“For a full financial estimate, we have to consider all the additional costs from the extra days in hospital and also the patient’s lost income too,” explains Dowidar.
To do this, he chose to focus on one particular adverse event—bedsores, which are caused by prolonged pressure to the skin and are prevented by hospital staff making sure bedridden patients frequently change position.
Bedsores aren’t easily treated and can result in death if the infection spreads through the body.
Dowidar’s work involves going to hospitals to find out who has bedsores and taking information from them about their circumstances and condition. Before he began, he wasn’t sure that hospitals would welcome an academic coming in and essentially pointing out their failures—but he found them receptive.
“The hospital administrators didn’t make it difficult, they were encouraging,” explains Dowidar. He says it’s because he approached them from a training point of view, teaching nurses and doctors to properly measure patient safety.
He also allowed the hospitals to remain anonymous—he won’t name them in his studies or interviews with journalists. “I think a constructive and positive atmosphere means things can get better,” he says, “It shouldn’t be about naming and shaming.”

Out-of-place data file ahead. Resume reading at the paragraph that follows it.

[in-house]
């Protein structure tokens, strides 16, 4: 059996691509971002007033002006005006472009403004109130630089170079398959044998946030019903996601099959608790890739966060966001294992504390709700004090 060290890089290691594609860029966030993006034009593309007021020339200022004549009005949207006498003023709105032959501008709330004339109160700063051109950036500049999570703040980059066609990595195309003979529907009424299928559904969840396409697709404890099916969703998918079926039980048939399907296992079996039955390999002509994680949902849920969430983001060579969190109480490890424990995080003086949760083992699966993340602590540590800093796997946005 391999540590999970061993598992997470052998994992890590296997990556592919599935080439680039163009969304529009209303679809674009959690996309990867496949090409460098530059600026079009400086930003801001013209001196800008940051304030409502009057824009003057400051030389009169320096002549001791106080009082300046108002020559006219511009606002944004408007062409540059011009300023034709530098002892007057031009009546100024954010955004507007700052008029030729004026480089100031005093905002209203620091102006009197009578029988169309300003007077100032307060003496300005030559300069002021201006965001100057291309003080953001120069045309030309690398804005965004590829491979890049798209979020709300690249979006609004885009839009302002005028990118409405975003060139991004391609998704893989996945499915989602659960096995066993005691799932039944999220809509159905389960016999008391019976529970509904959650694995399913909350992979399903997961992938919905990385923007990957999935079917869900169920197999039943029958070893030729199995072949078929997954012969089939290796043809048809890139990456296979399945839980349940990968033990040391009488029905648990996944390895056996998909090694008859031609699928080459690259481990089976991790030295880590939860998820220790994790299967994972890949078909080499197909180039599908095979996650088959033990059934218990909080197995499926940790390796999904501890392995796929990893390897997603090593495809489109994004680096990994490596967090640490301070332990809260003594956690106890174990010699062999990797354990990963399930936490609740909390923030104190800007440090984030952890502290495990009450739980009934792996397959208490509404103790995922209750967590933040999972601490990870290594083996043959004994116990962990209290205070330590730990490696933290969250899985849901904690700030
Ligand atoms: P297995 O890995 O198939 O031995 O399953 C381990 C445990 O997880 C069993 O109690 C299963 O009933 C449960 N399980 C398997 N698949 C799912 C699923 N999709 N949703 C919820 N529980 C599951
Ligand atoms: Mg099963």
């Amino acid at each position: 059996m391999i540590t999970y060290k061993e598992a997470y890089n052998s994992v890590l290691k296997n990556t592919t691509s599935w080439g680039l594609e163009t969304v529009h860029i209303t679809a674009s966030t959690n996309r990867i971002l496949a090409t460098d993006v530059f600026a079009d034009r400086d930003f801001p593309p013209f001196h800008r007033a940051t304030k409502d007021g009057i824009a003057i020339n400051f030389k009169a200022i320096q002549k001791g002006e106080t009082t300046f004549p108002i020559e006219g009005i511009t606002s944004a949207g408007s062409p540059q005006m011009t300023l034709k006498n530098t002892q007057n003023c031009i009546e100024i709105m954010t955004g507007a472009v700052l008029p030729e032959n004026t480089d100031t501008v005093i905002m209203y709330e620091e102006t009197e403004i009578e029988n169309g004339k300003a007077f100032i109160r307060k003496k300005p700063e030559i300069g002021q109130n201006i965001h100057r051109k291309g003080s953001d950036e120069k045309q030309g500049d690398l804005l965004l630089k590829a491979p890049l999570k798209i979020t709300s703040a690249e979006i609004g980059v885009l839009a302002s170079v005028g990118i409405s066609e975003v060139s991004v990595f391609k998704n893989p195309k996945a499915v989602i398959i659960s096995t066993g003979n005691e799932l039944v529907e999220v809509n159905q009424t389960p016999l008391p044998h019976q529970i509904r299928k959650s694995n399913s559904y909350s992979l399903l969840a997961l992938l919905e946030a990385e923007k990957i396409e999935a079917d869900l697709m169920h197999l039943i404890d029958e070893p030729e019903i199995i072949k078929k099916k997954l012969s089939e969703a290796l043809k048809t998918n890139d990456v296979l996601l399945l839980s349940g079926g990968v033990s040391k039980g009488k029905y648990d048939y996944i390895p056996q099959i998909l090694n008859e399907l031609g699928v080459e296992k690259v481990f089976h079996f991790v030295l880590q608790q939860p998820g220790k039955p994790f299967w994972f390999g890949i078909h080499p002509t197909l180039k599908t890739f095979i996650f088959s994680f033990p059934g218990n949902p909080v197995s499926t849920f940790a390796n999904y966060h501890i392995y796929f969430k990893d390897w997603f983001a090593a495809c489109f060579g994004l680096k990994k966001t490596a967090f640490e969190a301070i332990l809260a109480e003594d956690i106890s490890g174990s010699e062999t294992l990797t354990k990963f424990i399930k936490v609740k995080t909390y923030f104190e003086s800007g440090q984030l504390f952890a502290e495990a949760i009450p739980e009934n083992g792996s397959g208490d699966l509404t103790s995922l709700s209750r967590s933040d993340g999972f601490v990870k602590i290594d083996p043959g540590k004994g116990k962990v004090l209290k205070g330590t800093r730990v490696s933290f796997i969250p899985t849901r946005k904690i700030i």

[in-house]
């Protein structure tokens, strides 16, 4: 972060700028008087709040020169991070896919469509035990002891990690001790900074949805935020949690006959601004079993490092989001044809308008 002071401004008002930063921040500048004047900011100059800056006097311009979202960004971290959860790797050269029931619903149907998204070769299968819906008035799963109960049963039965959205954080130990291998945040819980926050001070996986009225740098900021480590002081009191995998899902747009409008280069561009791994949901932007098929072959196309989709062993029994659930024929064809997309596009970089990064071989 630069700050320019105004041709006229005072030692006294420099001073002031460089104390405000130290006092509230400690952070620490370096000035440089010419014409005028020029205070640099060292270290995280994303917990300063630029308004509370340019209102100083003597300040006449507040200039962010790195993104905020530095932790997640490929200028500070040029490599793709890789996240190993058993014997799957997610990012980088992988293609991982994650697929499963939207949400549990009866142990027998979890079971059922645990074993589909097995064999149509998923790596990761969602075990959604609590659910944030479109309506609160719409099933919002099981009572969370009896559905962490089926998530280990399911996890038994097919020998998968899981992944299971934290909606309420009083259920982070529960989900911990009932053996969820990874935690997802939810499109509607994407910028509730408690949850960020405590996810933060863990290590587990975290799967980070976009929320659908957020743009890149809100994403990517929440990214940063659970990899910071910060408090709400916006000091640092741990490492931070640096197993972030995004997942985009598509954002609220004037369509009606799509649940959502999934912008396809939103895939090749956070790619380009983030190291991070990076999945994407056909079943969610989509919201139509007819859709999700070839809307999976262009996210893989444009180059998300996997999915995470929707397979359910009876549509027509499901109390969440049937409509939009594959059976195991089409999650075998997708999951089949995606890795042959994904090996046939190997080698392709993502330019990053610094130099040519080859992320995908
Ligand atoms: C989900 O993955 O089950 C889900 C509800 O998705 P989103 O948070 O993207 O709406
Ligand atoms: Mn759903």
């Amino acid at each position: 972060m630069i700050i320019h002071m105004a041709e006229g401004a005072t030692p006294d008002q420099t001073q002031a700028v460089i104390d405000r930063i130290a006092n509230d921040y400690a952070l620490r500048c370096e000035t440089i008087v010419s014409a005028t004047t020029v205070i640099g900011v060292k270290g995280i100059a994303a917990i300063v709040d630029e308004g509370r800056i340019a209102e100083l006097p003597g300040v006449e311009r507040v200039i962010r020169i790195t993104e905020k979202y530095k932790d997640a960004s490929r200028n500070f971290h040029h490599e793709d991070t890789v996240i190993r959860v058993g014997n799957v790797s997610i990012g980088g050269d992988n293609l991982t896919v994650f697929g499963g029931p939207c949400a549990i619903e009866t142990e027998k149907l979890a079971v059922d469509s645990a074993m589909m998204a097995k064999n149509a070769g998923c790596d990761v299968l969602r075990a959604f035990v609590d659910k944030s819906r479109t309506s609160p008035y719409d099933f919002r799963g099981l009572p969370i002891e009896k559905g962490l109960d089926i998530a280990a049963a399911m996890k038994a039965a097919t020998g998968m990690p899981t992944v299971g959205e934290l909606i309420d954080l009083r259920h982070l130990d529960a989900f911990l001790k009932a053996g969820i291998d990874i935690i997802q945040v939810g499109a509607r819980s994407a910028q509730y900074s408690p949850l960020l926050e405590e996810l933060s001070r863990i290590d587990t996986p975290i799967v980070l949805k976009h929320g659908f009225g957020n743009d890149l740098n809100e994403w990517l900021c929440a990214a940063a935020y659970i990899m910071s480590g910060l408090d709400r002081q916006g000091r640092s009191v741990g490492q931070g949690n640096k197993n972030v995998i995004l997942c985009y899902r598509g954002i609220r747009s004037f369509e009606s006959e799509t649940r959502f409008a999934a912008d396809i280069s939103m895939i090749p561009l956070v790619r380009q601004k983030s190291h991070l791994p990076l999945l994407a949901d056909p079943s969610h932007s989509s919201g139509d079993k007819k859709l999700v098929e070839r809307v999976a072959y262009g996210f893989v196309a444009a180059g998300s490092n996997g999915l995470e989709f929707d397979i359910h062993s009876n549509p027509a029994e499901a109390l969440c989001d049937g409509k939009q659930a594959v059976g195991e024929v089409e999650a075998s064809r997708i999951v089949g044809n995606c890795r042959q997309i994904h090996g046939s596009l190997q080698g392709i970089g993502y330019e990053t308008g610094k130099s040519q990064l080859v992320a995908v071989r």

Not everyone takes such a kind outlook. “I don’t think there’s any excuse for poor patient safety,” says Mobley, “There are so many opportunities for hospitals to improve.”
Dowidar isn’t yet exactly sure how much bedsores alone are costing the healthcare system in Alexandria and while he wouldn’t be drawn out on estimates, he did say it would be a substantial amount. He hopes to use the figures, once he’s finalized them, to convince the government the problem is worth focusing on.
Bates and Mobley both agree that the cost of adverse events is staggering.
“Making a conservative guess, it would be billions of dollars in the U.S. alone. Globally, it’s trillions,” says Bates.
The good news is that there are some fairly simple and cost effective solutions. More frequent hand washing, moving patients around to prevent bedsores, and making sure doctors follow evidence-based standards in treating patients. But more important, the experts say, is to do these things on a routine and systematic basis
There are also more costly computerized systems that can be put in place to make sure the correct doses of medication are prescribed—for example an alarm would sound if a doctor tried to administer an adult dose to a child.
While washing hands and moving patients may sound simple enough, the chief change that needs to occur is an attitude change among hospital staff, says Dowidar, and that’s not always easy. It’s about introducing what he calls a “safety culture frame of mind.” He says that drive has to come right from the top of the hospital and permeate through to staff at patients’ bedsides.
In the end, he hopes the cost of adverse events will drive change that helps lower how often patients get sick or die from what happens to them in the hospital.